The Cardio Myth

The "Cardio to lose weight" idea has never worked...but we kept on doing it anyway

Aimee came to see me for a weight loss program. Two years ago she joined a gym to lose weight and has built up to walking on the treadmill for about 2 hours each day. All she has managed to do in 2 years is put weight on - 20 kilos in fact! She believed that cardio exercise was going to make her lose weight. I've managed to get her off the treadmill and into something different. Now she's losing weight at an average of 1.6 kg per week.

So what is cardio exercise and why do we think it makes us lose weight?

Low-intensity exercise such as walking, jogging, easy cycling etc has been termed "cardio exercise." When you exercise, your heart rate goes up according to the intensity, therefore you are training your heart (cardio). One day some scientists decided to do a study. They got some athletes together and they tested their blood samples at different intensities of exercise. They found that at low intensity (cardio) - walking/jogging/easy cycling etc their body used more fat than sugar for fuel. At high intensity - running/sprinting/cycling up a hill etc their body used more sugar than fat for fuel.

From this study, a number of assumptions were made...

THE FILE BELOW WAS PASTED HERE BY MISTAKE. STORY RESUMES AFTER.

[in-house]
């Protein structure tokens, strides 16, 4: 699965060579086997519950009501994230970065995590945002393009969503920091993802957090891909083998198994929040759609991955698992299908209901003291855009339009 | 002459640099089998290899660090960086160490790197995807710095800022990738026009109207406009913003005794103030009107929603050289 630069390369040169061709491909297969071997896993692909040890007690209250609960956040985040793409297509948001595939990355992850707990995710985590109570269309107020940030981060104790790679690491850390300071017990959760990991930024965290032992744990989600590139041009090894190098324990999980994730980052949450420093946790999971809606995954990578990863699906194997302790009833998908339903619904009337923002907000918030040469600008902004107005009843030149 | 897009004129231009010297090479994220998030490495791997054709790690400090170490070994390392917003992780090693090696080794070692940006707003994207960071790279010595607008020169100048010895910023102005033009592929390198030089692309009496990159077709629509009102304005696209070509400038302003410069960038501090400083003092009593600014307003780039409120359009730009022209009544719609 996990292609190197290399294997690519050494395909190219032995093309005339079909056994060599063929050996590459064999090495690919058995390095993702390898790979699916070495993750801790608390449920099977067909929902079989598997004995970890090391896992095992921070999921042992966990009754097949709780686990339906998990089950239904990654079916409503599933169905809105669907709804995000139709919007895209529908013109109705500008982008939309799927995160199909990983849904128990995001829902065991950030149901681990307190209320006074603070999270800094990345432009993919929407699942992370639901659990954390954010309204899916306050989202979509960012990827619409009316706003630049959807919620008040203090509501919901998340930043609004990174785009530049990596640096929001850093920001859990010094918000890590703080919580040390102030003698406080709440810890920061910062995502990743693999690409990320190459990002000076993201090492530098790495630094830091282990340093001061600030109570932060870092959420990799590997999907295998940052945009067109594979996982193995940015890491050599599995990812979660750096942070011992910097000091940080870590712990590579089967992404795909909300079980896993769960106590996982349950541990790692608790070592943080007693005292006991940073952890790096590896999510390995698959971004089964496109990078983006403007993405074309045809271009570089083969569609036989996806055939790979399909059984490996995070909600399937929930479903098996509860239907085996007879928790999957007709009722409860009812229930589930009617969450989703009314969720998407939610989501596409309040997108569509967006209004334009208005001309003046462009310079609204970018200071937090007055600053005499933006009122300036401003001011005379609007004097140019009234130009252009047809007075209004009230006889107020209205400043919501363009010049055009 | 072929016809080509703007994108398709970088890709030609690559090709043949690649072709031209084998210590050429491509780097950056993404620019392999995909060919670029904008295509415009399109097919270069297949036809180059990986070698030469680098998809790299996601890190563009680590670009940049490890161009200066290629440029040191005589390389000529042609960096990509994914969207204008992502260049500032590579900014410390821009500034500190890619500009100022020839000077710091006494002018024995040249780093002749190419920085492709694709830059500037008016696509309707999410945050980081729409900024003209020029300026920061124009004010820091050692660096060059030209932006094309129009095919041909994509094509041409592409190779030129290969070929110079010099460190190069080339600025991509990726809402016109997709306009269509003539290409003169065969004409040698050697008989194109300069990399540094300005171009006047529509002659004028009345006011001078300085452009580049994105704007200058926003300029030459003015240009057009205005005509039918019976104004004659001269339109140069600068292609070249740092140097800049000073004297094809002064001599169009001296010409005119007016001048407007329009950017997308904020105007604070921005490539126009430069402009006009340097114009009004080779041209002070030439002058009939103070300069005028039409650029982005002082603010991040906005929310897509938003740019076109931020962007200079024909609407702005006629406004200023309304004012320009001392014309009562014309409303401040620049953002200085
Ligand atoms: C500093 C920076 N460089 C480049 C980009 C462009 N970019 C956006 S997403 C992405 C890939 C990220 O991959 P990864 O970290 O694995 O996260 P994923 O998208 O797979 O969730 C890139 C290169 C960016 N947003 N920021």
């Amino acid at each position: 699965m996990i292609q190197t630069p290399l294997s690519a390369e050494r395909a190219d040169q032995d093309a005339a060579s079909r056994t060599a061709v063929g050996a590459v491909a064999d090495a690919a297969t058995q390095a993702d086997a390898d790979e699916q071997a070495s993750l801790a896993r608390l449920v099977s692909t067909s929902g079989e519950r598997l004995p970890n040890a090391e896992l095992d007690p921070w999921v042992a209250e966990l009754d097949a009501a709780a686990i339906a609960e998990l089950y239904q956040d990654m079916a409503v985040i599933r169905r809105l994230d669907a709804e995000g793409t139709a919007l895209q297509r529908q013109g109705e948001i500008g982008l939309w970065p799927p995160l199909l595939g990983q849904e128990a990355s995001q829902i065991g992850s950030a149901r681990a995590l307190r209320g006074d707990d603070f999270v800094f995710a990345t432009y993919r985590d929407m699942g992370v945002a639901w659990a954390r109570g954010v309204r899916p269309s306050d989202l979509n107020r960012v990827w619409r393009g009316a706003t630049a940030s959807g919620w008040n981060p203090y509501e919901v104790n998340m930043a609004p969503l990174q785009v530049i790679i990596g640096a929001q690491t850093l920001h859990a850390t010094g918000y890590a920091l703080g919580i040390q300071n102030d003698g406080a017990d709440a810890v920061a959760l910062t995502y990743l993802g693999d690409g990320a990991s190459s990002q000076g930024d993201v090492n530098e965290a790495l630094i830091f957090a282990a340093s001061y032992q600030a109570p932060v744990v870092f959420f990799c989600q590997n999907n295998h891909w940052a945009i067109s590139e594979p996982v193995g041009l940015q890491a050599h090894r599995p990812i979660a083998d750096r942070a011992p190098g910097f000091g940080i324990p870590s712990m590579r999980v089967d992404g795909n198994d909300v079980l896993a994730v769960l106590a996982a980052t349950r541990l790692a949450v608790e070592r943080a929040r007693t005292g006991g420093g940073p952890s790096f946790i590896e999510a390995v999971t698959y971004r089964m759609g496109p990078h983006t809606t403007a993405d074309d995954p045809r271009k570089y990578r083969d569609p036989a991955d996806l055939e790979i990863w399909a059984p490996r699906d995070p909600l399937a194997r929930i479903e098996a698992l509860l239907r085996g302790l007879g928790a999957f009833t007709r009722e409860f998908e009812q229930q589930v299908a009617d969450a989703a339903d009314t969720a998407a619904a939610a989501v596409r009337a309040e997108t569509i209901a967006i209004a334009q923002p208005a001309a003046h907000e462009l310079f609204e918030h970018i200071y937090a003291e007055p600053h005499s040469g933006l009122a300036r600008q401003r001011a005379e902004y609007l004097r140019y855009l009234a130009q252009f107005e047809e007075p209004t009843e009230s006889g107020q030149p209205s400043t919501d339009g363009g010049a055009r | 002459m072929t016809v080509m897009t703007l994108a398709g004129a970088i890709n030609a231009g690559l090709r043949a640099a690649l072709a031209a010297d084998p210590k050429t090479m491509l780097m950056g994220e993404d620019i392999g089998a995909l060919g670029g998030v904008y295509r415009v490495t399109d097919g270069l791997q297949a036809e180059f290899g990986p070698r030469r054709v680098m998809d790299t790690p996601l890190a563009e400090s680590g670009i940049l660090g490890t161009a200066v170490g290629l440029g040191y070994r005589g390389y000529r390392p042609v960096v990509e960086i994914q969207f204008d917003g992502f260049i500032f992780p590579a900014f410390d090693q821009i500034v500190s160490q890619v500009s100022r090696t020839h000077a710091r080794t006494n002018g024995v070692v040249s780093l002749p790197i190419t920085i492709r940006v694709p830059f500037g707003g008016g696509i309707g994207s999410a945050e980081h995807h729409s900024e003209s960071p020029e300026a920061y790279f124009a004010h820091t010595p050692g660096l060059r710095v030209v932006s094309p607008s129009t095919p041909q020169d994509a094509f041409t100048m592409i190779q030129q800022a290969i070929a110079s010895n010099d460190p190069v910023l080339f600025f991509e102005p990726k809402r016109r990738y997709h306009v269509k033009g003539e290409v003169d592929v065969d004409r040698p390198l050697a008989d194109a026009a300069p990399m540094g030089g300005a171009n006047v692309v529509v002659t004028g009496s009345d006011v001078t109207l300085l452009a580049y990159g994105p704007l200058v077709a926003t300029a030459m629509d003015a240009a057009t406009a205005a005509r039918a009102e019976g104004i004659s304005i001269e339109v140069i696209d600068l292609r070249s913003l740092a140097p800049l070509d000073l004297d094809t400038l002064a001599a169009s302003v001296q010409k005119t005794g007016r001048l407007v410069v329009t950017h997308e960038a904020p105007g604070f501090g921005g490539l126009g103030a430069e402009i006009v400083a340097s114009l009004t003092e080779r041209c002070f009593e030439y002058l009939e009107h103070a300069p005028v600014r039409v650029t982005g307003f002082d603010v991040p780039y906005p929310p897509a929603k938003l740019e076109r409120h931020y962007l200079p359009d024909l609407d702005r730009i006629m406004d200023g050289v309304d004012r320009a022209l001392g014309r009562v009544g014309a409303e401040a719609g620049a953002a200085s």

"Everybody wants to lose fat so we should train at low intensity because that's the 'zone' where you burn fat!" Others got hold of the idea and called it the "fat burning zone." In no time treadmills, stationary cycles, rowing machines and all manner of "cardio" equipment soon had heart rate monitors so you and I could exercise for hours in "the fat burning zone." It wasn't long ago that you would have been lucky to find more than a single treadmill and a few stationary bikes in your local gym - next minute there are 20 of them all lined up in rows facing a big TV screen.

At first glance, the idea of exercising in the so-called "fat burning zone" sounds like it makes sense, but let's take a closer look at what is really going on. For starters, the "fat burning zone" is low intensity which means you are only burning a low amount of calories. So even if you walked two and a half hours you are only going to burn the calories of a small meal. To lose weight you would then have to walk another two and a half hours to burn the extra 500 calories needed to achieve weight loss. By now you have walked 5 hours, burned off the last meal and got yourself into the deficit required to lose weight.


But your body isn't stupid.

Do these long walks on a regular basis and pretty soon your body will adapt. Muscles and metabolism will change so that the regular walk is done with less effort. It's called getting fit - in this case fit to walking! That's cool - nothing wrong with some walking fitness. But hold on what was the goal here? Oh yes - to lose weight. Somehow the initial weight loss has come back on again! You are fitter but not lighter.

What happened?